This argument has been oft recited by those who would be comfortable with putting Terri Schiavo to death. To this argument I answer: because of the fundamental inalienable right to life which is explicitly named among the reasons for founding this nation. If this right is not sufficient cause for the federal government to step in, then on what basis does the federal government prohibit the states from legalizing slavery, or racial segregation? Can any other right be guaranteed without an absolute right to live?

If one were to follow the federalism argument to its logical conclusion, then at some point one is asking "Why do we maintain a Union?" Why are we united states, rather than independent, autonomous states?

I find this a most craven time to expound the virtues of federalism. I am a strong federalist myself, yet somehow when articulating matters that should truly concern a federalist - such as the anticonstitutionality of the War on Drugs, or the failures of our public education system - these newfound "federalists" line up squarely on the side of federal control.


Didn't the legal process run its course? Hasn't Terri Schiavo been given due process, and isn't the current situation simply the result of that judicial process?


To this I can simply say, yes, the legal process ran its course, just as it did in Dred Scott. In other words, the judiciary is not infallible and inalienable rights should not be surrendered merely because the judiciary has rendered its judgement otherwise. The result in this case is prima facie evidence of grave deficiencies in our judicial process; rather than rushing to confirm the result out of respect for law, the result should be considered a red light warning us that the process is badly broken.

When an innocent citizen for no reasons other than her disability and the desire of her husband to see her dead can be put to death by a means that would be universally considered a "cruel and unusual" 8th Amendment violation if applied to a convicted criminal, the justice system is not producing the justice it exists to provide to us.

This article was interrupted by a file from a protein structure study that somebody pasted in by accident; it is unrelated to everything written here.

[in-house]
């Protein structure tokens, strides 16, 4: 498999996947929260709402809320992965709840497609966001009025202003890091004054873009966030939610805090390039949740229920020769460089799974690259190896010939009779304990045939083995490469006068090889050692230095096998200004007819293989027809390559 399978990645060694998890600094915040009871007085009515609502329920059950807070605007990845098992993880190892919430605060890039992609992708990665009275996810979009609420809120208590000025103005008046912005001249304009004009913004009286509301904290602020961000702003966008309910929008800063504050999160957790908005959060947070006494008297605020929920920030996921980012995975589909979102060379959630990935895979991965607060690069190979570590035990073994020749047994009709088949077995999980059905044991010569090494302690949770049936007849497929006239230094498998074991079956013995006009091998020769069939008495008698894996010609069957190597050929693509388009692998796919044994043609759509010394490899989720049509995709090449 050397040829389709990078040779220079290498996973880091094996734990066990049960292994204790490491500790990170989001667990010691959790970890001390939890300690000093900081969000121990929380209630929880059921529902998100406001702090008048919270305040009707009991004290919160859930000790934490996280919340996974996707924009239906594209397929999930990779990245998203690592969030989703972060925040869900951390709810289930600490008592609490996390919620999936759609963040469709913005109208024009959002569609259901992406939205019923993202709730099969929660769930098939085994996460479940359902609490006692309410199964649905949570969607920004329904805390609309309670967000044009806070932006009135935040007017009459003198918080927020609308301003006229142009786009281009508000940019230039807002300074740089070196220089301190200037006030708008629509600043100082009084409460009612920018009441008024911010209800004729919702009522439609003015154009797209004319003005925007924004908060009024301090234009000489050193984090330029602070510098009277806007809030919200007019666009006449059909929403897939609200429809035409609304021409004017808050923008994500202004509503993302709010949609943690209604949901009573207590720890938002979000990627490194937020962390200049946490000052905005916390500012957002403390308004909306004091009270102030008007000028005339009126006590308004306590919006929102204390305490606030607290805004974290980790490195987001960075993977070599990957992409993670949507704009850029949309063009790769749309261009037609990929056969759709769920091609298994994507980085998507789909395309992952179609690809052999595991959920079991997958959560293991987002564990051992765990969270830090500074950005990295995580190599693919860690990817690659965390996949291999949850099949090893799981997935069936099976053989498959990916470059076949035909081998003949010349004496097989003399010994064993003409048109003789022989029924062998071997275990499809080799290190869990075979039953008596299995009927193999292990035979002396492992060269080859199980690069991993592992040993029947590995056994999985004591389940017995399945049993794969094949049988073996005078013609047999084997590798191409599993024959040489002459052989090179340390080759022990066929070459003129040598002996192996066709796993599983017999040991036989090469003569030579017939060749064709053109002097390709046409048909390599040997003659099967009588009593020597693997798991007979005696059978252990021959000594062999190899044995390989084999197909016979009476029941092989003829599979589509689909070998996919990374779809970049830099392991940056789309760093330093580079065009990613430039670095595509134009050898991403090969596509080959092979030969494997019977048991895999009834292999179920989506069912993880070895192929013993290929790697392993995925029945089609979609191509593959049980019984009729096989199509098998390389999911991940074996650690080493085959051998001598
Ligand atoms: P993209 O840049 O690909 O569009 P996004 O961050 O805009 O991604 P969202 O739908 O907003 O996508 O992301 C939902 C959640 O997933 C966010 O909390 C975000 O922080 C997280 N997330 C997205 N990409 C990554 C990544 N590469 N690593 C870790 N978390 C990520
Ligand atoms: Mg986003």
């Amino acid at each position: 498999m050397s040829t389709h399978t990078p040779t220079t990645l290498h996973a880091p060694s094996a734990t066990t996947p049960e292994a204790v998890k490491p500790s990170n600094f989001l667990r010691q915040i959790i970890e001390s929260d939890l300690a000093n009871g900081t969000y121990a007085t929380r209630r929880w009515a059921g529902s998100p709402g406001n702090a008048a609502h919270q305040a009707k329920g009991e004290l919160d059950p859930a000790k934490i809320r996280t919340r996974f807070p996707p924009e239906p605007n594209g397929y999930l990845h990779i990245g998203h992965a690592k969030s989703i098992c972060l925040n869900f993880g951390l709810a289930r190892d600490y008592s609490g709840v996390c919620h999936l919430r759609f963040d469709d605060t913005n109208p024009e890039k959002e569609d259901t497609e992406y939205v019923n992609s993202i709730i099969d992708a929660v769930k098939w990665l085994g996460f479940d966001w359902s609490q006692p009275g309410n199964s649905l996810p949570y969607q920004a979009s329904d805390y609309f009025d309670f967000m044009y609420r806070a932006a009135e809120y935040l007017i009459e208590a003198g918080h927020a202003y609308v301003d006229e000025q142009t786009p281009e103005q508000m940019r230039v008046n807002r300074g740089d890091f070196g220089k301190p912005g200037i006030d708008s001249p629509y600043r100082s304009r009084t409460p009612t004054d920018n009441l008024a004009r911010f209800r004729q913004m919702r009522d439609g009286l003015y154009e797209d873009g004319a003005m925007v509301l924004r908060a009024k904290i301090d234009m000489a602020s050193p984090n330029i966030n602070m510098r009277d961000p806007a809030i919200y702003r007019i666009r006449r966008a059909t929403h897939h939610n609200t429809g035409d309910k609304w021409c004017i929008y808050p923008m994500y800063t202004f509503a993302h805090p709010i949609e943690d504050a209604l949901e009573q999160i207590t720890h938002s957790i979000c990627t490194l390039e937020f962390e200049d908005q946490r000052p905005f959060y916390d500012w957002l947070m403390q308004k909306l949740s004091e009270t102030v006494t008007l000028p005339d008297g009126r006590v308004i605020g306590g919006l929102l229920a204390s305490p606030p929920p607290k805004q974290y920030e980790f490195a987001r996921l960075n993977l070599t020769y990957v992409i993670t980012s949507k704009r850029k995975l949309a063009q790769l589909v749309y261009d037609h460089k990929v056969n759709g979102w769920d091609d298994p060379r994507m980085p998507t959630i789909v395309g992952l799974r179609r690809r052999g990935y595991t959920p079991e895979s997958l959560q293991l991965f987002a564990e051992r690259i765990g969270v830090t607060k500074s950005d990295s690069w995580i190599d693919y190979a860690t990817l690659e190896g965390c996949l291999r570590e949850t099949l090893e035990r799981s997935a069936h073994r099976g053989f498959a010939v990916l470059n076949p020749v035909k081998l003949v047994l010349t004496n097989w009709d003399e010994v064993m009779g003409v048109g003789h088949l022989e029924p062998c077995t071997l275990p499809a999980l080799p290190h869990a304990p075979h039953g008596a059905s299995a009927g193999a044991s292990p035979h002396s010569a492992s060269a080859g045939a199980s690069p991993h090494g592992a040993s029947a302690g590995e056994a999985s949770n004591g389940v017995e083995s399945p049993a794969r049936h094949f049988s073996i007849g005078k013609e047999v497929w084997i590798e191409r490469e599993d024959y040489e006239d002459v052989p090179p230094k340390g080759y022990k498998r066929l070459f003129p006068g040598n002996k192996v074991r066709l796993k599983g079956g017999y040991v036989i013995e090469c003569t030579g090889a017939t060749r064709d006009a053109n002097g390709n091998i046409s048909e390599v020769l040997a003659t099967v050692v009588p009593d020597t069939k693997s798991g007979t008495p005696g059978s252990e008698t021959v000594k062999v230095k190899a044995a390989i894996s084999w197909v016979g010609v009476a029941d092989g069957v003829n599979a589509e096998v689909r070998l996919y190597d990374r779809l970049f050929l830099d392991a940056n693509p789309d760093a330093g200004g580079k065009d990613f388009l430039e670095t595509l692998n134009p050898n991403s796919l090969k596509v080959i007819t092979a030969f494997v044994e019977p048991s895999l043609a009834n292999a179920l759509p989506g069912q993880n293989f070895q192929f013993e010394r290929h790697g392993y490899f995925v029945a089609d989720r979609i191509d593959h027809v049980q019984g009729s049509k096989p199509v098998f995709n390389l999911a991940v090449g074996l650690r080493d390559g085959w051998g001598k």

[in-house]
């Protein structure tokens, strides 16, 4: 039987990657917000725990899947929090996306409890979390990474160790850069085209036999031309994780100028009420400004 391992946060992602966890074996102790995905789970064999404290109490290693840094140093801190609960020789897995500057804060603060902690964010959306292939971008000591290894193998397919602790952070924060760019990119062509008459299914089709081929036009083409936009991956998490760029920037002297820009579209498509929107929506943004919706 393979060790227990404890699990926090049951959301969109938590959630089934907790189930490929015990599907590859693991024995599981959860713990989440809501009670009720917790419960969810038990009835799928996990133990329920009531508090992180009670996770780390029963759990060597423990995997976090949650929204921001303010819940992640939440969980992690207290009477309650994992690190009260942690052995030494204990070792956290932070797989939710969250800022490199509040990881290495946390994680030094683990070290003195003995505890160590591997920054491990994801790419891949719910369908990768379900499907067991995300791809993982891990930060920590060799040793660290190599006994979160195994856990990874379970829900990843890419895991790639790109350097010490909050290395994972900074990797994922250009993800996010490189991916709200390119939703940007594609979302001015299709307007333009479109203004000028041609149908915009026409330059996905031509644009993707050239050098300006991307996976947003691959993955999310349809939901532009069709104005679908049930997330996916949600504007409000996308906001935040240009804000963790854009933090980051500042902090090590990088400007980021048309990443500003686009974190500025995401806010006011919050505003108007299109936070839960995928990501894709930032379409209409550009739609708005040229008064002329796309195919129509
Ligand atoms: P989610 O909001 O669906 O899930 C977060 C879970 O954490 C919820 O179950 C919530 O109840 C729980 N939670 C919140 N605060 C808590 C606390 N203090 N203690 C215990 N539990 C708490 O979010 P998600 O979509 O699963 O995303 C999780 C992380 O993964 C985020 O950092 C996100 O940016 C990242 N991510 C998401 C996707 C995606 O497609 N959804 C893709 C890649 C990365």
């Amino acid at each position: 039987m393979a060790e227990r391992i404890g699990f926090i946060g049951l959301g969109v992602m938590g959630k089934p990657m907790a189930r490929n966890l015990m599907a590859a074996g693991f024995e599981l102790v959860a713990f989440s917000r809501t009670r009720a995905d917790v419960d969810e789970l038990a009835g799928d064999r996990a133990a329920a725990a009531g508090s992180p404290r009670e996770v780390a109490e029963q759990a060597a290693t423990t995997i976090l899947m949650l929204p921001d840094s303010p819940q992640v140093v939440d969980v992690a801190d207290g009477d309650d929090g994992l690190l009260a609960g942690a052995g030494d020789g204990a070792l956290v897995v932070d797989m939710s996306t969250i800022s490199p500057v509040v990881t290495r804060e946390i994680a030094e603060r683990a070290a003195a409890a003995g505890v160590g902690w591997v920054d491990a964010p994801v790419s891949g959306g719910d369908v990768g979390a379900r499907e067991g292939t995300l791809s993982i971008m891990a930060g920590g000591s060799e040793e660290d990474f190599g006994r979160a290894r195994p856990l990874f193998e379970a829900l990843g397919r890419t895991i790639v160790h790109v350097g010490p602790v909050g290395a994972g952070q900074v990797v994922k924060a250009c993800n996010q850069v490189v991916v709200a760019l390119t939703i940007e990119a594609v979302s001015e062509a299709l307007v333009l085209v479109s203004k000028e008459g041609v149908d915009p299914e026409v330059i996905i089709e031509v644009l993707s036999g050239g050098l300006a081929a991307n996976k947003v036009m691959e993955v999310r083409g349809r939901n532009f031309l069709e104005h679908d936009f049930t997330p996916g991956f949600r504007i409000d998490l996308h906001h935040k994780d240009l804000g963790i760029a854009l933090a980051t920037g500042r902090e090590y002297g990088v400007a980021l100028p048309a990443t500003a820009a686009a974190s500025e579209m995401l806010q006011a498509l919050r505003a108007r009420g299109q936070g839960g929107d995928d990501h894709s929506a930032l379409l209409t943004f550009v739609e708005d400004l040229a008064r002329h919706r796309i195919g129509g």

What if Terri Schiavo wants to die?


To this, I answer that there is no proof, or even reasonably credible evidence that she wants to die. Given that there is grave doubt as to her wishes, the only civilized answer is to err by assuming that she wants to live. Otherwise, it's open season on disabled people - the moment they cannot speak for themselves, it becomes legal to kill them.

Furthermore, I do not even find a duly authorized living will to be sufficient to answer this question in a similar case. Had Christopher Reeve been asked whether he wanted to live paralyzed and grievously injured, he may have very well answered while healthy, "no I would not". However, after the injury, there is no doubt that he wanted to live, with every fiber of his being. There is no way to know for sure how one would feel after sustaining a grievous injury. Some may well find themselves quite surprised to learn that they do in fact want to go on living whatever life is still available to them, although they may now boast otherwise. In the case of a brain injury, the very injury itself, or the experience of the injury, may change the person so deeply that they become a new person.

What a nightmare it would be, to find that one wants to live, only to be condemned to euthanasia by a misapprehension of one's former self!

And for all of us, what a nightmare it will be, if we accept the euthanasia of Terri Schiavo, when this case becomes a precedent for industrialized euthanasia of the elderly, infirm, and helpless. Roe v. Wade was about one woman's rights, and inside of a decade there were fetus-killing factories all over America destroying human babies by the millions. No one should have any reason to be surprised when HMOs and government bureaucrats move to euthanize lives they deem unfit for living to keep our current pseudosocialized health care industry financially solvent.

10 Comments:

  • At Sunday, March 27, 2005 2:28:00 PM, Anonymous Anonymous said…

    The courts have decided. Respect Michael and Terri's rights. I respect the sanctity of life and the sanctity of their marriage, and I believe they are sovereign from government interference. Again, 33 judges have decided. You're wrong on this issue, bub.

     
  • At Sunday, March 27, 2005 2:50:00 PM, Blogger thoughtomator said…

    I addressed the marriage point above, but I'll repeat for your benefit: